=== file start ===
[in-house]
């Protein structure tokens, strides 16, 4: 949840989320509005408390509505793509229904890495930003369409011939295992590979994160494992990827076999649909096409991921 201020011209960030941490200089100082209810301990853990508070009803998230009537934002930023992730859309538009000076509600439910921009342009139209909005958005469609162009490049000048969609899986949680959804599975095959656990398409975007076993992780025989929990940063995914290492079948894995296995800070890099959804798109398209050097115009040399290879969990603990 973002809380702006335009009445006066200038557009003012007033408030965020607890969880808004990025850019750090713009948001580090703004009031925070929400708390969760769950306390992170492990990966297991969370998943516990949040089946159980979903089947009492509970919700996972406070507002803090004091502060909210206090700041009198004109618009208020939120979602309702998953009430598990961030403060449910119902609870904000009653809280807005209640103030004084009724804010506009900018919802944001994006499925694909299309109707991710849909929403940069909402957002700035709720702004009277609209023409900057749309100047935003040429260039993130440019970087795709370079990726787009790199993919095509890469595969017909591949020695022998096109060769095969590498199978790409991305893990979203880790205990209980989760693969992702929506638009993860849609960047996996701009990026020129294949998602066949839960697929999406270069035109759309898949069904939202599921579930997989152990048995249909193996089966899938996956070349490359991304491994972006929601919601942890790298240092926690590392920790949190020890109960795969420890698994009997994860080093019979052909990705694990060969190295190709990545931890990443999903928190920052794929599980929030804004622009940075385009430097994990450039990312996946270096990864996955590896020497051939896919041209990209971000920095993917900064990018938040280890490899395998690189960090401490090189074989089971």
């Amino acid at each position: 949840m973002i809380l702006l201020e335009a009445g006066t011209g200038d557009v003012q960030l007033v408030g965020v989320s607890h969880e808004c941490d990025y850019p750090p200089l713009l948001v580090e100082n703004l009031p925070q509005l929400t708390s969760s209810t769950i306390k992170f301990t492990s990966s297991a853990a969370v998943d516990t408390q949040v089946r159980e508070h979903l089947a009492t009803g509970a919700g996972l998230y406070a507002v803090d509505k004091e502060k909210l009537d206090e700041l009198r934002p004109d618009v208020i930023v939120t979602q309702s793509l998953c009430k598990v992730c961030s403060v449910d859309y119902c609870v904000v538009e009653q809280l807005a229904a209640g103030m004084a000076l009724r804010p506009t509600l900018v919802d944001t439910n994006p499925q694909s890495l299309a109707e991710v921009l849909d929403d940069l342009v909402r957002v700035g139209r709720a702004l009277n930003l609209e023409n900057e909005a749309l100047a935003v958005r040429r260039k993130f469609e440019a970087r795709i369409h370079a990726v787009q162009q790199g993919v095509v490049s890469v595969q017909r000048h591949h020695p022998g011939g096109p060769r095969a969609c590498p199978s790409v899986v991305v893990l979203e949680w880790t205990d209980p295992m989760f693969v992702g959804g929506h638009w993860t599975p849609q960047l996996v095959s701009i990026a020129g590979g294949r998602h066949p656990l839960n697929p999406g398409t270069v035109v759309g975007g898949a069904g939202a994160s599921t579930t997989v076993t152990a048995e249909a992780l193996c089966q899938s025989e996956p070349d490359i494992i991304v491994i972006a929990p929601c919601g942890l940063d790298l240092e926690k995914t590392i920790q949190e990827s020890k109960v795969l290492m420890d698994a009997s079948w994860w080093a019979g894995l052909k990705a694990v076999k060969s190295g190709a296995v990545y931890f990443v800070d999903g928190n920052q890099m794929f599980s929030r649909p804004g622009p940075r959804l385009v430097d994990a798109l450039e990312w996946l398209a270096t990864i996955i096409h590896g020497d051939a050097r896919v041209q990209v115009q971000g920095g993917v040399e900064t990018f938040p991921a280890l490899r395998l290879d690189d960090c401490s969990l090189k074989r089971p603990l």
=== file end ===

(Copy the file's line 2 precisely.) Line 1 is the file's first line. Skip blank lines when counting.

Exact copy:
């Protein structure tokens, strides 16, 4: 949840989320509005408390509505793509229904890495930003369409011939295992590979994160494992990827076999649909096409991921 201020011209960030941490200089100082209810301990853990508070009803998230009537934002930023992730859309538009000076509600439910921009342009139209909005958005469609162009490049000048969609899986949680959804599975095959656990398409975007076993992780025989929990940063995914290492079948894995296995800070890099959804798109398209050097115009040399290879969990603990 973002809380702006335009009445006066200038557009003012007033408030965020607890969880808004990025850019750090713009948001580090703004009031925070929400708390969760769950306390992170492990990966297991969370998943516990949040089946159980979903089947009492509970919700996972406070507002803090004091502060909210206090700041009198004109618009208020939120979602309702998953009430598990961030403060449910119902609870904000009653809280807005209640103030004084009724804010506009900018919802944001994006499925694909299309109707991710849909929403940069909402957002700035709720702004009277609209023409900057749309100047935003040429260039993130440019970087795709370079990726787009790199993919095509890469595969017909591949020695022998096109060769095969590498199978790409991305893990979203880790205990209980989760693969992702929506638009993860849609960047996996701009990026020129294949998602066949839960697929999406270069035109759309898949069904939202599921579930997989152990048995249909193996089966899938996956070349490359991304491994972006929601919601942890790298240092926690590392920790949190020890109960795969420890698994009997994860080093019979052909990705694990060969190295190709990545931890990443999903928190920052794929599980929030804004622009940075385009430097994990450039990312996946270096990864996955590896020497051939896919041209990209971000920095993917900064990018938040280890490899395998690189960090401490090189074989089971």